The world as we see it seems to be broken. We are constantly being told about how the rich have become so much richer than we can possibly imagine. If you listen to the Left, then apparently what we need to do is claw back those riches and give them to people who have less through one channel or another. The Right says it’s better in the hands of the rich because, as Captains of Industry, they are the ones that create the jobs via injecting capital into the system.
While I lean right on most issues, I do believe that the widening income gap seems to indicate that things are getting worse for the Average Joe while those at the highest levels continue to thrive. It might be attributed to the fact that income derived from labor has flowed out to cheaper sources overseas which has resulted in higher profits which has boosted the income levels of the rich. I tend to think that the reality is a bit darker than that.
My theory is that, to a significant degree, the rich use their riches and power to game the system. If they could tweak the rules of the game so that the outcome was that the guy looking to start his first job at McDonald’s was told that the starting pay rate was $1.00 per hour and anywhere else that guy looked for work he was offered $1.00 per hour, with the extra $7.00 worth of “savings” being converted directly into profit…they would do that.
Essentially, the goal of the uber-wealthy is squeeze as much profit as possible and pressing wages down as much as possible help achieve this goal.
The reason that this is a problem is that corporations (and mega corporations in particular) hold to the whole idea that the purpose of the Executive Team and the Board of Directors of any company is to simply maximize profits for shareholders- employee quality of life is of no concern. Just profit.
Must be nice to be a stock holder. Must be nice to be rich enough to have your money work for you and have people standing by at attention to do everything in their power to keep that money working for you while you enjoy a life of luxury. Must be nice to see your “top talent” in the corner office doing your dirty work of finding way to “legitimately” reduce the quality-of-life of those working for the companies you invest in to a level that floats just above dependent slavery. Rant done. Moving on.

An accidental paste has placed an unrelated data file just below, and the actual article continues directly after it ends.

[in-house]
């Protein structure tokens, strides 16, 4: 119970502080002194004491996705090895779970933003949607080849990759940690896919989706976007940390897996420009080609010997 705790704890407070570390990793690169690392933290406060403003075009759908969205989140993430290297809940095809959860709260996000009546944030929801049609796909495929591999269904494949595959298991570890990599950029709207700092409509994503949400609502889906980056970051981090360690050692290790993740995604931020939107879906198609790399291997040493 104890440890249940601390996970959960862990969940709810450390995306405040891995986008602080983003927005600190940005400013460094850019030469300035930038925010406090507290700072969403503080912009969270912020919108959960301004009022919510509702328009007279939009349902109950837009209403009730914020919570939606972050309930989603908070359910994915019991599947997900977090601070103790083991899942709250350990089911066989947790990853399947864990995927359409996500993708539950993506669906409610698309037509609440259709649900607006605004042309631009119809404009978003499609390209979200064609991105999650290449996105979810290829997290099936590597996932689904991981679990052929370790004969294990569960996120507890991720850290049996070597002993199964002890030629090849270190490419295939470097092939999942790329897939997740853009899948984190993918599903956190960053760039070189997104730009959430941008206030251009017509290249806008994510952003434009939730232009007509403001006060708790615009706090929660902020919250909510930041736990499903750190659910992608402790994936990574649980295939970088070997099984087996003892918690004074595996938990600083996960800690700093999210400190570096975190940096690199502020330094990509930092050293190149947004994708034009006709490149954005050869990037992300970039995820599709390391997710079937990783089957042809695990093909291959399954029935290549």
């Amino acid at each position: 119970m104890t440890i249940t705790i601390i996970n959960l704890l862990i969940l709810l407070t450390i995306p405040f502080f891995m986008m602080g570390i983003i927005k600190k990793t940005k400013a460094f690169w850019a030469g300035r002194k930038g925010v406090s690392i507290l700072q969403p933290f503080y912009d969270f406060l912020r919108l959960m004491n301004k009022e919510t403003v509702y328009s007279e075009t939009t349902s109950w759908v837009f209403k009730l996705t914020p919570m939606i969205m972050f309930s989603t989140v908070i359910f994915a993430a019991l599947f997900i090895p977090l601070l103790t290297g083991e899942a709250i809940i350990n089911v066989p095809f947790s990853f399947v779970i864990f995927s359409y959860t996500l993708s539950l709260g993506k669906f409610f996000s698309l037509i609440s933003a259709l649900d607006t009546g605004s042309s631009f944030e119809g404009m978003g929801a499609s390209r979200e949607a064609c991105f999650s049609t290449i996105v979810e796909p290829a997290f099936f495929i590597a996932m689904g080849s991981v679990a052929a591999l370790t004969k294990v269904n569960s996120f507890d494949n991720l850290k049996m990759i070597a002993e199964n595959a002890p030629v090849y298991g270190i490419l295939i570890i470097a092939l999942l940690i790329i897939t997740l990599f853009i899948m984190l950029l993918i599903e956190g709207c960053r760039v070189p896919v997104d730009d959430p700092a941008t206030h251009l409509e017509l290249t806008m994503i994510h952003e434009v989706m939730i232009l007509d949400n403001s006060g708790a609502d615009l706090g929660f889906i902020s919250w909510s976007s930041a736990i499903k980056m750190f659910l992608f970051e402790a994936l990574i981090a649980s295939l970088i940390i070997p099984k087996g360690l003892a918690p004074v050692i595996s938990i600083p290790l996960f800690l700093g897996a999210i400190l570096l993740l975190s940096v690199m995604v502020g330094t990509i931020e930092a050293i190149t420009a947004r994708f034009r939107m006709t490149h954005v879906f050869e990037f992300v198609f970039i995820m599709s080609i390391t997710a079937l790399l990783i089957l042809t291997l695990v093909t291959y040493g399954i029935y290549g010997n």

So the problem with our current model is that with a sole focus on maximizing profits for shareholders, it causes the guys calling the shots in the board room to look at the paychecks of their workers with greedy eyes. Once all other areas of inefficiency have been trimmed, it makes it difficult to talk up your continuing great achievements to The Board and The Shareholders.
But what if you could cut worker compensation by 90% (or any significant percent for that matter) or hold it steady so that as the prices for the Corporation’s goods/services rose, the cost to produce them stayed the same – where labor is concerned. Now THAT is something that will show some PROFIT!
It is this type of thinking combined with the power to pursue such ends which makes me wonder if Adam Smith and his foaming followers got it slightly wrong. What would happen if we created a business environment where the CEO of the company doesn’t have just one mission (do whatever it takes to increase profits) but had a second one too? To improve the quality of life for the worker by increasing both his compensation and value.
This is where tying the minimum wage to top executive pay would come in handy.
(Please don’t start talking about tethering the pay of top athletes, musicians, and actors…were brainstorming for solutions here, not obstacles.)
If top executive pay was tethered to the minimum wage at a rate similar to what we saw in the 1950′s, it would create a framework where the CEO would both focus on increasing the profits of the company but only while doing so in a framework that puts employees first.
Success books like the Go-Giver are always telling us how we need to find ways to help others and put their goals first. In doing so, it creates an effect which turns around to benefit you in the long run. Lets let executives to start adopting this philosophy.